Transdermal patches (adhesive patches placed on the skin) may also be used to deliver a steady dose through the skin and into the bloodstream. Testosterone-containing creams and gels that are applied daily to the skin are also available, but absorption is inefficient (roughly 10%, varying between individuals) and these treatments tend to be more expensive. Individuals who are especially physically active and/or bathe often may not be good candidates, since the medication can be washed off and may take up to six hours to be fully absorbed. There is also the risk that an intimate partner or child may come in contact with the application site and inadvertently dose himself or herself; children and women are highly sensitive to testosterone and can suffer unintended masculinization and health effects, even from small doses. Injection is the most common method used by individuals administering AAS for non-medical purposes.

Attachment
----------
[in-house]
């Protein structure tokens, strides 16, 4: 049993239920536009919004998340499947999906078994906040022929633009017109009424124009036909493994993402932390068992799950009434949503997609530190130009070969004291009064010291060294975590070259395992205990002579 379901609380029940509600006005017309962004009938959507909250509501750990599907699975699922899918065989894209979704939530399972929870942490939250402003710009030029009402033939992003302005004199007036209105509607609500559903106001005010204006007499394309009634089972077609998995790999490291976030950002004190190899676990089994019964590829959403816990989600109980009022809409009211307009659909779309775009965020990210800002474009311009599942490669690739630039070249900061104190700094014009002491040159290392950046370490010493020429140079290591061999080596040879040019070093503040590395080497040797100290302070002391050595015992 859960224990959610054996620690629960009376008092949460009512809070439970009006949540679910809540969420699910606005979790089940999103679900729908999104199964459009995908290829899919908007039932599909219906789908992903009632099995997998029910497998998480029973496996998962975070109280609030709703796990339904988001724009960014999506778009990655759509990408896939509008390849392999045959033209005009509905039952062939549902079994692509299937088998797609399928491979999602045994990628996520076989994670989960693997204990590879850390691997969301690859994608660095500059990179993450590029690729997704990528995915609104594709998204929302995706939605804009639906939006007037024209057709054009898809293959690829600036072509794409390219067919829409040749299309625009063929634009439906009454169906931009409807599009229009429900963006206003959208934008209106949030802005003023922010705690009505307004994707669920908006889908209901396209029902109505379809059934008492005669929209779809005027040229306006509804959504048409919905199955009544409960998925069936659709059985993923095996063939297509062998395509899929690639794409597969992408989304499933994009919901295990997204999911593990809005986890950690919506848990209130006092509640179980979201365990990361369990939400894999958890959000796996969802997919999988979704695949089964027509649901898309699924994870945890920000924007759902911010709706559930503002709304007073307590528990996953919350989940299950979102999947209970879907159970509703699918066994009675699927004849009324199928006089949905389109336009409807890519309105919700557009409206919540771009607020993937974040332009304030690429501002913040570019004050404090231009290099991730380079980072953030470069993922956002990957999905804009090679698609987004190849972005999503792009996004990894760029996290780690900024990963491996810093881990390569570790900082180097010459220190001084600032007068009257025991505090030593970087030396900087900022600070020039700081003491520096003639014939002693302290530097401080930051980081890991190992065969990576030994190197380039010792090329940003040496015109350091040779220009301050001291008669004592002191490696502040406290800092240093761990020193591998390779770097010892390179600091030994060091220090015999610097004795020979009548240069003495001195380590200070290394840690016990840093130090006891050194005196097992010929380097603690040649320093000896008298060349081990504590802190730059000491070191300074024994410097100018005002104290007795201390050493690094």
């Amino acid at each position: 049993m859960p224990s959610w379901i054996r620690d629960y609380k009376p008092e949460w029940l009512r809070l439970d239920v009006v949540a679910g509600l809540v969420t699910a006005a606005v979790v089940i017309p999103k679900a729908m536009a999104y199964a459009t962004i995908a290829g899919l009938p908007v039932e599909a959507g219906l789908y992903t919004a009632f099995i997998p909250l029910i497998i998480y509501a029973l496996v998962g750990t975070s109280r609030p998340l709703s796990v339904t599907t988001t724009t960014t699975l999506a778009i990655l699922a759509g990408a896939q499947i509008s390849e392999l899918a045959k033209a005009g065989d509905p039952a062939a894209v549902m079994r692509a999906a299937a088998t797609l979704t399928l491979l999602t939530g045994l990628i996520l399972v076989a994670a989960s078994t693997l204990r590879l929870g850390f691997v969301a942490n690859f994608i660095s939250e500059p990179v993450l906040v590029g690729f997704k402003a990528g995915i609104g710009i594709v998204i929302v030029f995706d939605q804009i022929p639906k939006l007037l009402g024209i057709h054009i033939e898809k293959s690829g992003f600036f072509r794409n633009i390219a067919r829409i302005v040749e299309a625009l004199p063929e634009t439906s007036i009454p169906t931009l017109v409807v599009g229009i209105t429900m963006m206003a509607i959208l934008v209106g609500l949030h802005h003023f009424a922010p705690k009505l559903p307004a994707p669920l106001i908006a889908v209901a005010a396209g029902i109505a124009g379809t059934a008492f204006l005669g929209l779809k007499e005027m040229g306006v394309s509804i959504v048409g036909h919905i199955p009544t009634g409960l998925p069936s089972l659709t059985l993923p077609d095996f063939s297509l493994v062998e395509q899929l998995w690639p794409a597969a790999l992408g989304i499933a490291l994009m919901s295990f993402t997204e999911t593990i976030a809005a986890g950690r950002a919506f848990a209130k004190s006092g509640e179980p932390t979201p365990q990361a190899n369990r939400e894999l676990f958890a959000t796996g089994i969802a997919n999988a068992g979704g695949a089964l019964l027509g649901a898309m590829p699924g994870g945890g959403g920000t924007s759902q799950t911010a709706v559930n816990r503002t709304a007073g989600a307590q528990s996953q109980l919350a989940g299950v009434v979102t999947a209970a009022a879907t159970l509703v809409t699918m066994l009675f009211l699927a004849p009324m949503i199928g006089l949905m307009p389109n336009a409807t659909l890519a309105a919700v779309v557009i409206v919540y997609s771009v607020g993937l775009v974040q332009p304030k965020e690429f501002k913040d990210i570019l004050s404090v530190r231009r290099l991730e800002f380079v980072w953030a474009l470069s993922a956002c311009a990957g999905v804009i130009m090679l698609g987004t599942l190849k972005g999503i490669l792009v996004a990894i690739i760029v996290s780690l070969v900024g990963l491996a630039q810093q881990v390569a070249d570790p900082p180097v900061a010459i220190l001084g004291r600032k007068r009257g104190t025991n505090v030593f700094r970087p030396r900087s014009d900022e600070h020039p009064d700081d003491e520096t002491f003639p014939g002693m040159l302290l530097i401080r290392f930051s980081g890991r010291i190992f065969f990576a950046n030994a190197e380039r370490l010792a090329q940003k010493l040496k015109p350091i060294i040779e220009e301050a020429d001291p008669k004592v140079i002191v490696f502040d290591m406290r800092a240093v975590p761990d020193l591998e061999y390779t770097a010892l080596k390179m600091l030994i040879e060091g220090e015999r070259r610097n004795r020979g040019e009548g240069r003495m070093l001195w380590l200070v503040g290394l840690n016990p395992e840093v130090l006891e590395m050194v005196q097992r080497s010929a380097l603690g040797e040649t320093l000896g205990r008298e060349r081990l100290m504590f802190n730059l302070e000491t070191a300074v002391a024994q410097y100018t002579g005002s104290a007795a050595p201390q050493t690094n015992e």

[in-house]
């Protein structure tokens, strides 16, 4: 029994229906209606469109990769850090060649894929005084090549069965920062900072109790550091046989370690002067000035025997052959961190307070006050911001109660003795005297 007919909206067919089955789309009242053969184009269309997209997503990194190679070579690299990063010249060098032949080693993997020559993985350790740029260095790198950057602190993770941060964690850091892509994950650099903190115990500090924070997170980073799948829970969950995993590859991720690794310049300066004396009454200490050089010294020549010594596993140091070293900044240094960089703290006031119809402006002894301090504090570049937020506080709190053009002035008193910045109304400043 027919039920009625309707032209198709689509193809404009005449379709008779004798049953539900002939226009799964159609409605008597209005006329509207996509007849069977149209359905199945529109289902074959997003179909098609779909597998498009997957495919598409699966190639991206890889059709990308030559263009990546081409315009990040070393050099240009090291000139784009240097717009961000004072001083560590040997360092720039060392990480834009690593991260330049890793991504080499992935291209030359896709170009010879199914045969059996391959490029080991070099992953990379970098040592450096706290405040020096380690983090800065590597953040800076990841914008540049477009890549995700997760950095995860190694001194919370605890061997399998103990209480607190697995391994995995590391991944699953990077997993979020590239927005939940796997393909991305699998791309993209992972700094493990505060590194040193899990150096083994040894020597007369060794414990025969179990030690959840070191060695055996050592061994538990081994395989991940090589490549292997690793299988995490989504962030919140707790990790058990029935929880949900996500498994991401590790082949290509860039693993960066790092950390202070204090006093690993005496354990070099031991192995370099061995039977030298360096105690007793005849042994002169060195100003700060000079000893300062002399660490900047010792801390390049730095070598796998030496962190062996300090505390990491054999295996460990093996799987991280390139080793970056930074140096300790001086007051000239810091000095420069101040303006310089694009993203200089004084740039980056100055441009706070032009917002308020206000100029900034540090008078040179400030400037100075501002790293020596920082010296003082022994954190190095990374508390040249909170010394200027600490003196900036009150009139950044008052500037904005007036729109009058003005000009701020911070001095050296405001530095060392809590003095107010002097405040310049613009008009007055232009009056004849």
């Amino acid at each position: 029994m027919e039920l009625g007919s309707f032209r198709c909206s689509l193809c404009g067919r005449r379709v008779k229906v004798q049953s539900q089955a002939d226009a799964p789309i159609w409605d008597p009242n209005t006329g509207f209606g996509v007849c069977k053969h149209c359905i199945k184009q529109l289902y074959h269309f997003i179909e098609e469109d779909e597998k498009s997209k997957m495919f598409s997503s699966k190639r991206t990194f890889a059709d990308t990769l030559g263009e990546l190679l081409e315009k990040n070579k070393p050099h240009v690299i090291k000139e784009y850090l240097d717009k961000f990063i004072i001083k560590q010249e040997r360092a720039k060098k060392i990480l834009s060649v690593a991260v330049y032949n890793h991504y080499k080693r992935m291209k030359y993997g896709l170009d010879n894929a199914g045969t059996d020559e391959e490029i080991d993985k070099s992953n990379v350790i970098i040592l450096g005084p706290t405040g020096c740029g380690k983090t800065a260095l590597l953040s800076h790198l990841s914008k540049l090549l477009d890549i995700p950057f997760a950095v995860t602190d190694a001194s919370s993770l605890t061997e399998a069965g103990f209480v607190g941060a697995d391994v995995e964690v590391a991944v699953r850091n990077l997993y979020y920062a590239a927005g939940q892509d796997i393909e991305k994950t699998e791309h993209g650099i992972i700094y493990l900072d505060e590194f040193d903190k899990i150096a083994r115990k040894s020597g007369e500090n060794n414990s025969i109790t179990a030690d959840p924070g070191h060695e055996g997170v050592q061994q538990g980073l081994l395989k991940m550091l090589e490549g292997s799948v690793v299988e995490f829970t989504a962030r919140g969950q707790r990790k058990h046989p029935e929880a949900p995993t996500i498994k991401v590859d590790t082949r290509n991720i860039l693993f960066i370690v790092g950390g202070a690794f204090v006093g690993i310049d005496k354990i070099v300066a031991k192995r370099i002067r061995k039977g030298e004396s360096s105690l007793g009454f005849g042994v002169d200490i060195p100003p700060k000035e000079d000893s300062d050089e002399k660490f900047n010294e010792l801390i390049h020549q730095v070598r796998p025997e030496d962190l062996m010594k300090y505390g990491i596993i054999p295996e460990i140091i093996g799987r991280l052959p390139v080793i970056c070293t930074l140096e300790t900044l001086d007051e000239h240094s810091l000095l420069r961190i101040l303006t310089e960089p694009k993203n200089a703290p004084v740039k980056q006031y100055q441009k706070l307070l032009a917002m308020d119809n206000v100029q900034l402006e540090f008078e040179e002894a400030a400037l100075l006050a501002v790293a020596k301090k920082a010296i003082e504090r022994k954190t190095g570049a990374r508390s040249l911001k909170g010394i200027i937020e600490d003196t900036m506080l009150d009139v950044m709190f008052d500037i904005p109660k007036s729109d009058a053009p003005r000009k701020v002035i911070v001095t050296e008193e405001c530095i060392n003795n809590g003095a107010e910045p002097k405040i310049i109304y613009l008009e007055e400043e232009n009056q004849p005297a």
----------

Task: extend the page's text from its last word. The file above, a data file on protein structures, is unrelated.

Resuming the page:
DHT is a potent agonist of the AR, and is in fact the most potent known endogenous ligand of the receptor. It has an affinity (K d ) of to nM for the human AR, which is about 2- to 3-fold higher than that of testosterone (K d = to nM)  and 15–30 times higher than that of adrenal androgens .  In addition, the dissociation rate of DHT from the AR is 5-fold slower than that of testosterone.  The EC 50 of DHT for activation of the AR is nM, which is about 5-fold stronger than that of testosterone (EC 50 = nM).  In bioassays , DHT has been found to be - to 10-fold more potent than testosterone.